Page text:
Guadeloupe’s rum producers are taking hold of their traditions, celebrating their heritage, and planning for a bright future.
Freelance spirits writer Lee Connor recently visited Guadeloupe on a spirits judging trip, and is sharing his impressions of the islands’ passionate rum producers.
The history of rum in Guadeloupe
When looking at a map of the Northern Caribbean islands, there is a clear butterfly shaped land mass, surrounded by a splattering of outer islands. Just north of Dominica and south of Montserrat is where you will find the French archipelago of Guadeloupe. The archipelago is home to 370,000 people, with approximately 30,000 of those supported by the islands’ second largest agricultural activity - producing sugar cane, which covers one third of the agricultural area.
The farming of sugar cane in Guadeloupe started in the late 17th century, with the arrival of Dutch Jews. The new arrivals knew how to process sugar cane and taught it to the local French residents, who then established their own sugar plantations. Currently there are 3,500 sugar cane producers in Guadeloupe, all served by just two remaining sugar refineries. While 90% of the sugar cane is used to produce sugar, the other 10% is used to make rum.
Rules and regulations of Guadeloupe rum
In general, rum distillers have an abundance of options when deciding how and what to produce, as there are no overarching rules or regulations globally. Recipes and processes are often governed by local laws and traditions.
It is a common mistake to assume that Guadeloupe rum distillers have the same approach as their French cousins in nearby Martinique. In fact there is a subtle yet important difference to their approach.
Since 1996 “Rhum de la Martinique" has been governed by an Appellation of Controlled Origin (AOC) - a very strict set of rules that govern the farming and raw materials they use throughout the production process. ‘Rhum de Guadeloupe’, however, has been protected by a Geographical Indication (GI) since 2015, which allows for a broader range of production choices. For instance, producers in Guadeloupe can choose to use sugar cane juice or molasses as their raw material, and they are also not bound to the use of the traditional “Creole Still” which is legally required in Martinique.
The assorted styles of Guadeloupe rum
Now that we understand the regulations surrounding Guadeloupe rum, let’s move on to the styles produced.
- Agricole rum is produced from 100% sugarcane juice. It is celebrated for its grassy and herbal flavours.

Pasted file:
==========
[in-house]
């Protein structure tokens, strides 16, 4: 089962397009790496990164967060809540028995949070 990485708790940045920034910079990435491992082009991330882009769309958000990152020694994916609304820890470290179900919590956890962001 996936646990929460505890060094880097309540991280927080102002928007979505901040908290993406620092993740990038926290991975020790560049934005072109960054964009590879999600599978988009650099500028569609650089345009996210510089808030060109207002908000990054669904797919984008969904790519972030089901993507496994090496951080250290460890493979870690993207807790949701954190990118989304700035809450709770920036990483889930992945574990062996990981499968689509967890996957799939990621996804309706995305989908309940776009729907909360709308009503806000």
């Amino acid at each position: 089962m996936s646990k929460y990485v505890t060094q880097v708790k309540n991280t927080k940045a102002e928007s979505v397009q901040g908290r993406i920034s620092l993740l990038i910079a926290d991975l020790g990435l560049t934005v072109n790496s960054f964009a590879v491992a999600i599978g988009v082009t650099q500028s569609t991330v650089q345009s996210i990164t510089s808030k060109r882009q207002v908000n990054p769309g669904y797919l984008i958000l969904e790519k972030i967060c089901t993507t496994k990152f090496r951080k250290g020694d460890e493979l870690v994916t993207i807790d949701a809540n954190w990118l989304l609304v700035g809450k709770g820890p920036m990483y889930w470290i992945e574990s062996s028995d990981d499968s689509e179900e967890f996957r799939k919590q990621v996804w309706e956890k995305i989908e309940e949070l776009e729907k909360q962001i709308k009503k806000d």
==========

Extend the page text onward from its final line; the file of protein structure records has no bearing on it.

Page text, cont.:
- Industrial rum is produced from molasses. It is renowned for its toffee and treacle-like flavours.
- Light rum, which is also known as White or Silver rum. This colourless rum must be rested (usually in steel vats) for at least three months before bottling.
- Gold rum or Amber rum. This must be matured in oak barrels for at least one year.
- Aged rums are attributed various titles depending on time spent in oak barrels.
- After three years it can be labelled “VO” or “Très Vieux.”
- After four years it can be labelled “VSOP,” “Réserve Spéciale”, or “Cuvée Spéciale”
- After six years it can be labelled “XO”, “Extra Vieux” or “Grande Réserve”.
A Caribbean cornucopia
The production methods and ageing options available result in an abundance of characterful rums of differing styles and flavours. The local distilleries all have their preferences.
Distillerie Damoiseau produces both Agricole and Industrial rums and achieves stylistic complexity through blending. On the other hand, Bielle and Bologne Distilleries focus on sugar cane varieties to create unique flavours.
“The experimental departments we have developed do research into varieties of sugarcane,” says Jerome Thiery, Bielle Distilleries Director. “Some that were grown in the past, including Grey Sugar Cane, ‘Broken Knee’, and Balthasia varieties, are only found in very small quantities here on Marie Galante island.”
Lydia Loimon, Marketing Manager at Bologne Distilleries, adds: “Black sugar cane is really our house’s calling card, our soul, our gold standard. It’s what makes us proud, characterises us, and sets us apart”.
Papa Rouyos uses pot stills as a nod to the origins of rum making in Guadalupe. Their Brand Ambassador and Cellar Co-manager Xavier Piron explains: “Our idea is to make characterful pot still rum that can be savoured and drunk neat.”
The exciting future of Guadeloupe's rum producers
The island inhabitants embrace their inherited rum culture, often enjoying a Daiquiri style local cocktail called Ti Punch where sugar and lime are added to a Guadeloupe Agricole rum of choice. There is also a growing sense of pride and willingness to share the rum with the rest of the world. This is reflected in the fact that most of Guadeloupe’s distilleries now offer tours and customer experiences. It would be remiss of anyone visiting Guadeloupe to not visit to Distillerie Reimonenq - credited with pioneering the idea of attracting tourists to visit distilleries on the island. It also has its own rum museum.
Guadeloupe’s rum community takes great pride in its production of this popular spirit. Anyone with even a passing interest in rum, or spirits in general, would benefit from studying their craft.
Eager to find out more? Our Level 3 Award in Spirits offers a comprehensive look at how local production traditions, coupled with local laws, are used to create different styles of sugar cane spirits.